Back in May President Jimmy Carter once again criticized President George W. Bush by stating, “I think as far as the adverse impact on the nations around the world, this administration has been the worst in history.” It wasn’t the first time President Carter had criticized Bush. Over the last several months Carter has expressed his viewpoint regarding the treatment of Hamas by the Bush administration, the use of military tribunals, and for blurring church and state. Of course Carter isn’t the only ex-president to say something about a current administration over the years, but clearly Carter has ended a long standing tradition that ex-presidents keep silent on the performance of current ones.
I wonder if Mr. Carter wanted to rethink his comments from May after seeing his approval ratings in the Wall Street Journal's graph representations for every president since 1946? I won’t bore you here with the details of how the data was collected, but it is posted at the Wall Street Journal site in their online article titled How the Presidents Stack Up.
This is a really interesting look at the presidents from Truman forward. As seen here the presentation begins with all of the presidents on the same graph. To look at individual presidents go to the site and click on the “previous” or “next” button or click on the individual president names.
Many have weighed in on their own interpretation of the data, but the concensus is Americans like their presidents at the beginning of their terms much better than at the end with amazingly one exception. President Clinton finished higher than when he started. Apparently being impeached doesn’t have anything to do with approval in modern day America.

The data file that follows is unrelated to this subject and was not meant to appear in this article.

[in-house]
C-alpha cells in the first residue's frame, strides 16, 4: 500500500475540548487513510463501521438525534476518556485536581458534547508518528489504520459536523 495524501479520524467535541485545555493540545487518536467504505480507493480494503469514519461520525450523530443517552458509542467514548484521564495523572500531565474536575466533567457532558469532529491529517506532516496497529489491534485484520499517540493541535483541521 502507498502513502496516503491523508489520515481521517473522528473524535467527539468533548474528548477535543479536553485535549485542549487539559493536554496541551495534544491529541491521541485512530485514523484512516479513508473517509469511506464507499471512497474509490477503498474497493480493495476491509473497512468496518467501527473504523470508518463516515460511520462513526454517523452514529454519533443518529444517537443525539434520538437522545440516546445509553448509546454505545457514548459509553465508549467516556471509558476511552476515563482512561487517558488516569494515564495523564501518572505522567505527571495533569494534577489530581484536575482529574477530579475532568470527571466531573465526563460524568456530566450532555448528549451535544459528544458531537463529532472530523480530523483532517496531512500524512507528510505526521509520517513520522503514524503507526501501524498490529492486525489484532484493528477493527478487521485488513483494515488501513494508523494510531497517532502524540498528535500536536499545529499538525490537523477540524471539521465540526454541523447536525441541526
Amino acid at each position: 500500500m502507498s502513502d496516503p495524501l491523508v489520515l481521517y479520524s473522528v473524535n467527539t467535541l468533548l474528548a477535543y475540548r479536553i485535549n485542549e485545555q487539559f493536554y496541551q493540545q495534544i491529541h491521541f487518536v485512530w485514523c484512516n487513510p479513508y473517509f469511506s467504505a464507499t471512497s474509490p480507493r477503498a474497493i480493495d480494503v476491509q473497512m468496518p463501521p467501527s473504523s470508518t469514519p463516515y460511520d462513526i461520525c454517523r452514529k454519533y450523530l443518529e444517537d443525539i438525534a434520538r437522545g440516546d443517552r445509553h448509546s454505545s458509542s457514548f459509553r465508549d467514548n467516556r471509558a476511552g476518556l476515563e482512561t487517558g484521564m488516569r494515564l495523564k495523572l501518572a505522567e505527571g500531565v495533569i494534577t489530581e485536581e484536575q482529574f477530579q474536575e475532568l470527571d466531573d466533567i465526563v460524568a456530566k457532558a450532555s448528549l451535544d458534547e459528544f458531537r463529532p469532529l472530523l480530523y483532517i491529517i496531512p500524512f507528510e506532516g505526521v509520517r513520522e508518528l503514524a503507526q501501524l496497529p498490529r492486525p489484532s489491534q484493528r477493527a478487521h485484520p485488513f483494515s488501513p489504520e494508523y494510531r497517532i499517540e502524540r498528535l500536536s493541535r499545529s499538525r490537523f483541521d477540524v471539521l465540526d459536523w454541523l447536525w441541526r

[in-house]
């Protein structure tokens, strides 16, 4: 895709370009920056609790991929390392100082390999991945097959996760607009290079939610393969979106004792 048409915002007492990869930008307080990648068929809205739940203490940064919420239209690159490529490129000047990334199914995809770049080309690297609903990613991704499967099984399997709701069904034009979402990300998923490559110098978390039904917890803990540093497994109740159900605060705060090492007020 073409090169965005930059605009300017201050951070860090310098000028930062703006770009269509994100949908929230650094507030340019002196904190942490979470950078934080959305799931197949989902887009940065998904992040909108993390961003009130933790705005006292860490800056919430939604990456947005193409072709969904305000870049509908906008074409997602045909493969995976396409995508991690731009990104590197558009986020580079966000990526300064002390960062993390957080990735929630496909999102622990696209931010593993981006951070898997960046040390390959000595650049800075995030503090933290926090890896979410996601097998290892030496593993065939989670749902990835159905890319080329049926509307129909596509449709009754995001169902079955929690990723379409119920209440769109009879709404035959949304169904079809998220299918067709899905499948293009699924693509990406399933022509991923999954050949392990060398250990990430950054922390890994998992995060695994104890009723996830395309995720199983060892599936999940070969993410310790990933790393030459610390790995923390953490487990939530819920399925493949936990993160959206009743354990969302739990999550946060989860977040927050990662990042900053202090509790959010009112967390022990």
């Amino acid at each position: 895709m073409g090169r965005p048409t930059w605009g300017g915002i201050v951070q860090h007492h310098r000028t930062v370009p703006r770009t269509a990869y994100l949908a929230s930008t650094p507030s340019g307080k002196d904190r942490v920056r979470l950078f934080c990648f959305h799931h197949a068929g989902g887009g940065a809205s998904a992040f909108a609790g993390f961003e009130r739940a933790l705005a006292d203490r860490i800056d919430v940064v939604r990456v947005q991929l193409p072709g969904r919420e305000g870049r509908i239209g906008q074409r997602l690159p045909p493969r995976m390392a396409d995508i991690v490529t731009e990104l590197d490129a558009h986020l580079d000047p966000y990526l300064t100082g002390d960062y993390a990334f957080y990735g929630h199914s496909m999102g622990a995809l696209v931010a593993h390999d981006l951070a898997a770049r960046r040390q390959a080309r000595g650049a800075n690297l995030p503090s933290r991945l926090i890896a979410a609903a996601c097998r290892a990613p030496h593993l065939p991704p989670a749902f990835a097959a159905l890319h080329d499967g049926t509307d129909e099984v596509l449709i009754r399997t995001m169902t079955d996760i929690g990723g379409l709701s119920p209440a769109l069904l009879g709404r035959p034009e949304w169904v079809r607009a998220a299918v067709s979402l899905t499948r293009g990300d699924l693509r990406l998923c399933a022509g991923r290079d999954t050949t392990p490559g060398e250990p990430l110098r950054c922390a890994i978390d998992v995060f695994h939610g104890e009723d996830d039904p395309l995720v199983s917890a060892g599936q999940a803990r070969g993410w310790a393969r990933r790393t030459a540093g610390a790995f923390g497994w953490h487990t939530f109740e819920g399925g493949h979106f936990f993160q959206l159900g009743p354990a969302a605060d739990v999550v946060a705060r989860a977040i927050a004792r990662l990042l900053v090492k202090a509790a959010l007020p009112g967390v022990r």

Also the current Bush ratings are low, but he isn’t as low as Truman, Nixon, or even Carter...yet.
Truman shows the largest fluctuation of highs and lows, and even though Reagan looks flat he’s been treated much different in the here and now. Actually, when I teach the various presidents I enjoy teaching and learning about the various details concerning Truman. Does this mean future generations really decide how well a president did or didn’t do?
These graphs could be used in interesting ways in the classroom. When I taught fifth grade the curriculum covered Reconstruction through to the president day. By the time we fought World War II it would be late in the year and I generally ended by dividing the content into presidential administrations from Truman on.
One of the things I would do with this online tool is I would delete the individual report information other than the graph itself. I would divide the class into groups at the end of our study of an administration such as Carter and give them all an altered graph. The group’s task would be to review the entire administration and analyze why the graph indicates highs and lows.
After the discussion each student would plot administrative and historical events on their individual graphs. They would not have to plot something just because the majority felt a certain way. They could deviate from the group if they felt strongly about an event, so that their graphs would be more of an individual process.
At the end of the plotting we would post the graphs in the room and students could compare and contrast. Where did their thinking converge? Where did it take different paths? Why?
Finally, I would allow students to see the Wall Street Journal results and a final comparison could be made. Students would reflect on their learning by turning in a reflective piece of writing with their graph.
Many thanks to the Wall Street Journal for activating my “how can I use this in the classroom” brain and many thanks to my fellow Georgian, Pastor Bill over at Provocative Church for providing the clue that this article existed.